Mexico and Central America: An Impending Immigration Crisis
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We are no strangers to immigration and to the issues that arise from it. In today’s globalized society it is common to hear about people moving from one country to another and to meet individuals who are descendants from immigrants. In the United States especially, stories of adversity and the trials people have had to endure to make a better living here are part of the American heritage in spite of recent political rhetoric. We have also witnessed a similar development in Europe as Middle Eastern and African refugees seek asylum. While much of the media has covered these events, we often do not hear about other parts of the world that experience the same, if not worse, issues with immigration.
Such is the case between Mexico and Central America, more specifically Guatemala, Belize, El Salvador, and Honduras. Just like their Mexican counterparts, Central American migrants have been traveling through Mexico to get to the United States and find a better means of living here. Truly, their home countries’ situations are certainly not favorable ones; violence, poverty, and a vulnerable economy encourage their citizens to strive to have a better life in the United States. As a result, thousands of people from Central America enter Mexico each year and begin their journey northward.
This movement of people has been increasing in recent years to an extent that has culminated in the immigrant caravan that is testing the relationship between all involved countries and peoples. On October 19, 2018, a group of 7000 Central American migrants, originating mainly in Honduras, arrived at the Guatemala-Mexico border hoping to enter Mexico so that they may continue their journey to the United States. The result was a clash between border security and immigrants that generated impactful images of desperate people seeking a better life and government officials attempting to maintain secure borders. While we have often seen these struggles in the United States or Europe, the truth is that immigration is also an issue in Mexico.
The current Mexican government administration has proposed a short-term plan to deal with the crisis. President Peña Nieto announced that this proposal entails allowing the people to enter the Southern states of Oaxaca and Chiapas while their refugee paperwork is processed. The plan also involves medical support and temporary jobs for the Central American migrants. While the plan may offer a solution to the immigration crisis, the extent to which it will mediate the situation is uncertain, especially because the current administration will soon be replaced as the next president, Lopez Obrador, takes oath on December 1, 2018.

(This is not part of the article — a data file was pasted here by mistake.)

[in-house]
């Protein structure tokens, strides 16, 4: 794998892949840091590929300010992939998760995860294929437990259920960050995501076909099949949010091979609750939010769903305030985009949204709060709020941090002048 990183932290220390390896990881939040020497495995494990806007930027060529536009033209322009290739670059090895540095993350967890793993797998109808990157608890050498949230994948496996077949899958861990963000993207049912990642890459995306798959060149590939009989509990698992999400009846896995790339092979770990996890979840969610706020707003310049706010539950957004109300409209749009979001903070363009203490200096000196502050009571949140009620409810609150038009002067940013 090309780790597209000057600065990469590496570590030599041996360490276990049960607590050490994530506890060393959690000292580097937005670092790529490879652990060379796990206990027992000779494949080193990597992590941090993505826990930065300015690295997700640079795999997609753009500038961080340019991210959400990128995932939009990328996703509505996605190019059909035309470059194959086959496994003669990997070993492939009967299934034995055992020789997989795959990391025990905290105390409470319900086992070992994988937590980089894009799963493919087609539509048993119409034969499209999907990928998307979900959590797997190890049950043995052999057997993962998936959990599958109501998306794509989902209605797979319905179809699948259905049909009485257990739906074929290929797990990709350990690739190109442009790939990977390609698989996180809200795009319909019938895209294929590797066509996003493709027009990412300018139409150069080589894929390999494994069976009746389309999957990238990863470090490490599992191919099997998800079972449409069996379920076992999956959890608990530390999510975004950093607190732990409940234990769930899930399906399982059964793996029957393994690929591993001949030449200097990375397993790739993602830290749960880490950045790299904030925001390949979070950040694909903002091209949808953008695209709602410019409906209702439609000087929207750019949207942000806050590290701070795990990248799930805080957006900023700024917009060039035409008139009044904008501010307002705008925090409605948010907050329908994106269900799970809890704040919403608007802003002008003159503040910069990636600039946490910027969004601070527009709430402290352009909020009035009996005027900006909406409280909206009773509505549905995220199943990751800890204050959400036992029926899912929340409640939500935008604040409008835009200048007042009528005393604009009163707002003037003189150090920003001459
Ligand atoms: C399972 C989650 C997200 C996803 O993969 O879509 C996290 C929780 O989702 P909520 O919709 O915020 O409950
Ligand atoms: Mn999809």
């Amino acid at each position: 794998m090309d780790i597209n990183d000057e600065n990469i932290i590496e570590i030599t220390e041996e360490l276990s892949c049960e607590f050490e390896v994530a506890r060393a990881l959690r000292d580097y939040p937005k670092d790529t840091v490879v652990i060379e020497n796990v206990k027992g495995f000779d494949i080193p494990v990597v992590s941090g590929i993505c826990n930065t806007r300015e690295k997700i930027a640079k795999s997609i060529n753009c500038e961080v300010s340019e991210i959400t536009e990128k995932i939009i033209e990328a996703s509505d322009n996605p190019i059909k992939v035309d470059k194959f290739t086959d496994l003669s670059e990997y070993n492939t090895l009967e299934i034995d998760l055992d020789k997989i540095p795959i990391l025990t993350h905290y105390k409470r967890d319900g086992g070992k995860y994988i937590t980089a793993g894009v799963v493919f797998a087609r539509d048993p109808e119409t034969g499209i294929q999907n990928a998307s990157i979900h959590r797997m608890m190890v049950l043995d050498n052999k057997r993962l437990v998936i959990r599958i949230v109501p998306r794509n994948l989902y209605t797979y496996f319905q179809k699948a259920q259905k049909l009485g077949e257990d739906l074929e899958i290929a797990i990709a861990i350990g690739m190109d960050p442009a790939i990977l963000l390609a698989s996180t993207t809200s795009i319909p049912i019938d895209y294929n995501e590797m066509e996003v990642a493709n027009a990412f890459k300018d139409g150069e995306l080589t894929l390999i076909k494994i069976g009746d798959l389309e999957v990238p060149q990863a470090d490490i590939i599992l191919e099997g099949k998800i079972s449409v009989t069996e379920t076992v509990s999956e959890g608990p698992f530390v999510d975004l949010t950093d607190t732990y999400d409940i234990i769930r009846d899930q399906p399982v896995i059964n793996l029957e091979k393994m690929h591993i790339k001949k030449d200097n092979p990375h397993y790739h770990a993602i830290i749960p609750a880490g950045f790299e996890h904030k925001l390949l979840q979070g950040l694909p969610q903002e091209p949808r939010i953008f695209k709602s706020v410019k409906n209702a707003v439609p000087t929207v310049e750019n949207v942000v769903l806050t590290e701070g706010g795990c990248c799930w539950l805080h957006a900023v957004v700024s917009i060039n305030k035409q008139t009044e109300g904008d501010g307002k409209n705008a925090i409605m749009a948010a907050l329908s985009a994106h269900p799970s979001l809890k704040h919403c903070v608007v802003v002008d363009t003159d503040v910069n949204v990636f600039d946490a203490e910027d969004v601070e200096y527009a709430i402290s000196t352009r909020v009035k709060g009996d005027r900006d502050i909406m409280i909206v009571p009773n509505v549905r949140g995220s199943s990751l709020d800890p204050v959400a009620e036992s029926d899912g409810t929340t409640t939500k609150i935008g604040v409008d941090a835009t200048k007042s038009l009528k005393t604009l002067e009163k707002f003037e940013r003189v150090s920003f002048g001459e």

Obrador has also proposed a plan. His administration has discussed offering working visas to Central American migrants who wish to remain in Mexico. Yet most migrants do not wish to stay in Mexico, but rather plan to make their way to the United States. Moreover, job opportunities are not terribly attractive in Mexico; the country, similar to Central America, still struggles with high poverty, unemployment, and violence rates.
Honestly, I am doubtful of the two proposed approaches. Peña Nieto is allowing migrants to temporarily stay in two of the states closest to the Guatemala border, but Chiapas and Oaxaca are also the least developed states in Mexico. He is ultimately relocating people in need to regions that cannot help them. Obrador’s take on the issue is also ineffective. The Mexican economy has recently shown concerning signs of instability, and the Central Americans’ goal is not to stay in the country. In the end, Mexico is not in an appropriate condition to help its Southern neighbors. If the Mexican government can barely help its citizens, how will it be able to help others? Yet we have to understand that both responses are somewhat moderate proposals to prevent Trump’s threat to militarize the border and more importantly to secure Mexico’s own borders.
While I am certainly concerned about the diplomatic consequences that will result from this interaction, I am most troubled by the possible response from the Mexican people. The truth is that many of my fellow Mexicans are xenophobic towards Central Americans. Sadly, I see it every year when I go home during summer; there will be a migrant asking for food or money on the street, and people tend look down upon them or be scared to approach them. A common view that many Mexicans share of Central Americans is that they are inferior to us, or that they are criminals. It is a sad reality that permeates throughout Mexico, and I fear that the developing crisis may spike attacks against migrants.
My hope is that the ongoing events are not a chance to reveal our biases as Mexicans, but to take their presence as an opportunity to understand their struggle and discover that we are more similar than we appear. Both Mexico and Central America share much in common, including culture and history. We often forget that in 1821, both regions came into independence as one single country. Furthermore, our shared fight for a better quality of life and our decisions to move to the United States should make us work together, not against one another.
With the caravan slowly crossing the Mexico-Guatemala border to make its way to the United States, we will have to wait and see how the relationship between our closely-related countries and people develops.